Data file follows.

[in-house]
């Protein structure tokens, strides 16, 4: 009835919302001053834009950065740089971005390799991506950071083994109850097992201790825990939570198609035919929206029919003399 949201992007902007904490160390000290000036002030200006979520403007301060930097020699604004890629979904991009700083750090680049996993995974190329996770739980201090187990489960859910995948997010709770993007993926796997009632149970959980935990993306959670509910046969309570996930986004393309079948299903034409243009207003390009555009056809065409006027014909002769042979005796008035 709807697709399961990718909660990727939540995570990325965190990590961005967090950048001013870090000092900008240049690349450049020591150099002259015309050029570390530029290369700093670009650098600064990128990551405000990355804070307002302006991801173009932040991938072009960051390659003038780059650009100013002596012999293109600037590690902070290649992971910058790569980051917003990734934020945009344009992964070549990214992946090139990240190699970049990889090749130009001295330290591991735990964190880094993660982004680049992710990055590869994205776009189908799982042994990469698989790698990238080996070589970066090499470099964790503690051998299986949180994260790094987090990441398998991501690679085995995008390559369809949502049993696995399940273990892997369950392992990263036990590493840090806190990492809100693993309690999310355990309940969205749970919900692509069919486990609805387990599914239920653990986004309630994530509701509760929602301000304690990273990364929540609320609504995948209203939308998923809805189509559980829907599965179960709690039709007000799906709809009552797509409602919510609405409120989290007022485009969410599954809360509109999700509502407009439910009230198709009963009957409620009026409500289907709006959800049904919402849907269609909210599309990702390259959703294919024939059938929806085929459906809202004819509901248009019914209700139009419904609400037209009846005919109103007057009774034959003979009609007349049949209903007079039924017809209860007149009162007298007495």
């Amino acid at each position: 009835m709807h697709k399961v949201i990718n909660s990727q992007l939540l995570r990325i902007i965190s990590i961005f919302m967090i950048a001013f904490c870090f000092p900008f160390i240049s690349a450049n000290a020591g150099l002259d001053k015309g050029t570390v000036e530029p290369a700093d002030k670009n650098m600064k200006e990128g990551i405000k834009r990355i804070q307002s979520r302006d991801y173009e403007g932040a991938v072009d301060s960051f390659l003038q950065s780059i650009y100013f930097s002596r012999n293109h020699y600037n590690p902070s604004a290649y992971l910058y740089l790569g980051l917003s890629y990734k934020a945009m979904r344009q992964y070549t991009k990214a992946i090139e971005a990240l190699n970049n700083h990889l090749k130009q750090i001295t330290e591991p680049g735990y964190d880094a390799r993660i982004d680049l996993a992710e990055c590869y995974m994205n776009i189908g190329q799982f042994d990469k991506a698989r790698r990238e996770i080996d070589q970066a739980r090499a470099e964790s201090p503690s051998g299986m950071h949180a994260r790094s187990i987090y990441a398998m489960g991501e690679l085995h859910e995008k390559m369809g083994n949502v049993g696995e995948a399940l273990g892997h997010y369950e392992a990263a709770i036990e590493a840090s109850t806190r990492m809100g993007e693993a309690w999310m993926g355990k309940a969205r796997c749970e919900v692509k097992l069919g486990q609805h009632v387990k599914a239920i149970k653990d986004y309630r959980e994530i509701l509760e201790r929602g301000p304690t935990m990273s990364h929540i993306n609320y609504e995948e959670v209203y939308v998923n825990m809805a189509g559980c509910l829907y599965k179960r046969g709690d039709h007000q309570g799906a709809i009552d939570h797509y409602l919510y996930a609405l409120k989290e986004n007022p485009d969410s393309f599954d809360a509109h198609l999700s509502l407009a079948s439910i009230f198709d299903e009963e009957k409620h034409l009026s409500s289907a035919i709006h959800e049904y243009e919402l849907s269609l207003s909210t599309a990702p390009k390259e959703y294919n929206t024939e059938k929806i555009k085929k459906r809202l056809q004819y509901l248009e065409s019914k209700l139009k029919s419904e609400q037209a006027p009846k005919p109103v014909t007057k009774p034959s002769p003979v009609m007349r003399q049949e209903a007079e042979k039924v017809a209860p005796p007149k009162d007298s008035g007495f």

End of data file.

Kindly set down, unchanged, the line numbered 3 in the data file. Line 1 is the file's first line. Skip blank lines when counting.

């Amino acid at each position: 009835m709807h697709k399961v949201i990718n909660s990727q992007l939540l995570r990325i902007i965190s990590i961005f919302m967090i950048a001013f904490c870090f000092p900008f160390i240049s690349a450049n000290a020591g150099l002259d001053k015309g050029t570390v000036e530029p290369a700093d002030k670009n650098m600064k200006e990128g990551i405000k834009r990355i804070q307002s979520r302006d991801y173009e403007g932040a991938v072009d301060s960051f390659l003038q950065s780059i650009y100013f930097s002596r012999n293109h020699y600037n590690p902070s604004a290649y992971l910058y740089l790569g980051l917003s890629y990734k934020a945009m979904r344009q992964y070549t991009k990214a992946i090139e971005a990240l190699n970049n700083h990889l090749k130009q750090i001295t330290e591991p680049g735990y964190d880094a390799r993660i982004d680049l996993a992710e990055c590869y995974m994205n776009i189908g190329q799982f042994d990469k991506a698989r790698r990238e996770i080996d070589q970066a739980r090499a470099e964790s201090p503690s051998g299986m950071h949180a994260r790094s187990i987090y990441a398998m489960g991501e690679l085995h859910e995008k390559m369809g083994n949502v049993g696995e995948a399940l273990g892997h997010y369950e392992a990263a709770i036990e590493a840090s109850t806190r990492m809100g993007e693993a309690w999310m993926g355990k309940a969205r796997c749970e919900v692509k097992l069919g486990q609805h009632v387990k599914a239920i149970k653990d986004y309630r959980e994530i509701l509760e201790r929602g301000p304690t935990m990273s990364h929540i993306n609320y609504e995948e959670v209203y939308v998923n825990m809805a189509g559980c509910l829907y599965k179960r046969g709690d039709h007000q309570g799906a709809i009552d939570h797509y409602l919510y996930a609405l409120k989290e986004n007022p485009d969410s393309f599954d809360a509109h198609l999700s509502l407009a079948s439910i009230f198709d299903e009963e009957k409620h034409l009026s409500s289907a035919i709006h959800e049904y243009e919402l849907s269609l207003s909210t599309a990702p390009k390259e959703y294919n929206t024939e059938k929806i555009k085929k459906r809202l056809q004819y509901l248009e065409s019914k209700l139009k029919s419904e609400q037209a006027p009846k005919p109103v014909t007057k009774p034959s002769p003979v009609m007349r003399q049949e209903a007079e042979k039924v017809a209860p005796p007149k009162d007298s008035g007495f």